For reasons defying understanding, then-head coach Jack Del Rio brought a wooden stump and an ax into the Jacksonville Jaguars' locker room in 2003.
Perhaps inevitably, disaster soon ensued. Punter Chris Hanson was participating in the strange "keep chopping wood" ritual, when he injured himself with the ax.
The Florida Times-Union described the incident at the time:
Pro Bowl punter Chris Hanson was lost for a minimum of four to six weeks and possibly the season yesterday when he sustained a deep gash in his lower right leg while swinging an ax at a tree stump in the Jaguars' locker room.
Coach Jack Del Rio, who had the tree stump and ax brought into the locker room on Sept. 26 as an illustration of his "keep chopping wood" slogan, had the ax removed after the accident and said the stump will be removed soon.
File this under the heading, "you couldn't make it up."
Titans owner Bud Adams likes to win.
Profanity from an NFL owner is never going to come off as charming. Clearly nobody explained that to Tennessee Titans boss Bud Adams.
The team's owner celebrated a win over the Buffalo Bills in 2009 in, to put it politely, bold fashion. Very bold fashion.
He rose to his feet and appeared to extend both middle fingers, before proceeding to display the gesture more than once. Adams quickly apologized and put it all down to excitement.
Josh McDaniels is a coach Broncos fans want to forget.
During under two seasons in charge of the Denver Broncos, Josh McDaniels represented the worst traits of a young up-and-coming coach.
McDaniels seemed to believe "getting in people's faces" was the only way to run a team. In October 2010, his need for control extended to filming the San Francisco 49ers' walk-through at Wembley Stadium.
That rightly proved enough to finally earn McDaniels a shove through the exit door in Denver.
The Chiefs failed big-time in the '95 and '97 playoffs.
Aside from 1993, the Kansas City Chiefs were never great in the playoffs during the '90s. Their two biggest failures came after the 1995 and 1997 seasons.
Head coach Marty Schottenheimer had built two powerful teams. In '95, quarterback Steve Bono was the surprise success story.
He led a 13-3 team into the playoffs for their its game. It was at home to the wild-card entrant Indianapolis Colts.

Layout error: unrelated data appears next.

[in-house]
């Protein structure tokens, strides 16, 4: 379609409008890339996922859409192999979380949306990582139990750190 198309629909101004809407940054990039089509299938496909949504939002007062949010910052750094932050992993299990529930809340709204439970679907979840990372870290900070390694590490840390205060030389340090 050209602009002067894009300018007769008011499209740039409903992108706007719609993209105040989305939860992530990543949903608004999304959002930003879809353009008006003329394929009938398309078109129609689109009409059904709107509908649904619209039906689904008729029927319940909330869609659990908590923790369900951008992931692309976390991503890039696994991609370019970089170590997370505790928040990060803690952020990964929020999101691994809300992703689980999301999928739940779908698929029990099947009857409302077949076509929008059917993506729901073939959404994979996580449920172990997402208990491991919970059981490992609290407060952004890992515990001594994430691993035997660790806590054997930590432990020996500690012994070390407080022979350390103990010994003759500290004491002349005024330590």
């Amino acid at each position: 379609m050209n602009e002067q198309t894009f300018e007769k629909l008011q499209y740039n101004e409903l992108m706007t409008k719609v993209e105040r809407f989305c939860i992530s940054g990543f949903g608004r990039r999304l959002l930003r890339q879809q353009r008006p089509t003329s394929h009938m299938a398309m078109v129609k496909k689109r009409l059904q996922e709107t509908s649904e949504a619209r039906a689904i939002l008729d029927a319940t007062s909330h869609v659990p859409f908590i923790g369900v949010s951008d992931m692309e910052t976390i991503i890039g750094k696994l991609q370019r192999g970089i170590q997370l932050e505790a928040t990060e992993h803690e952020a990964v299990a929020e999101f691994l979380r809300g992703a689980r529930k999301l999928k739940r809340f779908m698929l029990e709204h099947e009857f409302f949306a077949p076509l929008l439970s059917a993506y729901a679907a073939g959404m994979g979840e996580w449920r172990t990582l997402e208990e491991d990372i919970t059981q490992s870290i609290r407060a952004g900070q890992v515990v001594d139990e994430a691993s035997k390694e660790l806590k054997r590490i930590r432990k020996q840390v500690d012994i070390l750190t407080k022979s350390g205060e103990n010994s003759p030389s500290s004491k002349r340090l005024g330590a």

The Chiefs should have dismantled the Colts. But instead they succumbed to a 10-7 defeat, mostly thanks to hapless kicker Lin Elliott.
A stunned crowd saw a season of great promise evaporate in freezing conditions. Two seasons later, the Chiefs had an even better team.
Bono was gone and Elvis Grbac had replaced him. When he was injured, Rich Gannon had stepped in and performed superbly.
Come the playoffs, though, Schottenheimer erred on the side of caution. He brought Grbac back in for the home game against the Denver Broncos.
Again, the Chiefs found a way to collapse. In one of its most painful and embarrassing defeats, Kansas City fell to the Broncos 14-10.
The Chiefs were the class of the AFC in these two seasons and were good enough to make it to the Super Bowl. But they simply could not avoid embarrassment in the playoffs.
JaMarcus Russell was a disaster in Oakland.
The Oakland Raiders have not often gotten it right in the draft during the last decade. Their biggest failure undoubtedly came in 2007.
That year, the Silver and Black selected quarterback JaMarcus Russell. Trouble began when he held out for a long time.
However, the Raiders were in real trouble once Russell made it to the field. He won only seven games in three years.
His poor performances became a farce that embarrassed both the player and the franchise. Russell is currently trying to make amends.
He has slimmed down and maintains hope for a comeback. The Raiders are probably still too embarrassed to make him an offer, though.
Drafting Ryan Leaf was a low point for the Chargers.
Ryan Leaf took hardly any time at all to collapse in spectacular fashion in the NFL. The unfortunate franchise that had to endure it was the San Diego Chargers.
The Chargers had drafted Leaf second overall in 1998. He was erratic and immature on and off the field. Leaf lasted only four seasons, during which he threw 36 interceptions.
Things have been even harder away from the NFL. Leaf was arrested twice in four days in 2012 and has reportedly battled drug addiction and other health issues.
His time in San Diego symbolizes a true low point for the Chargers franchise.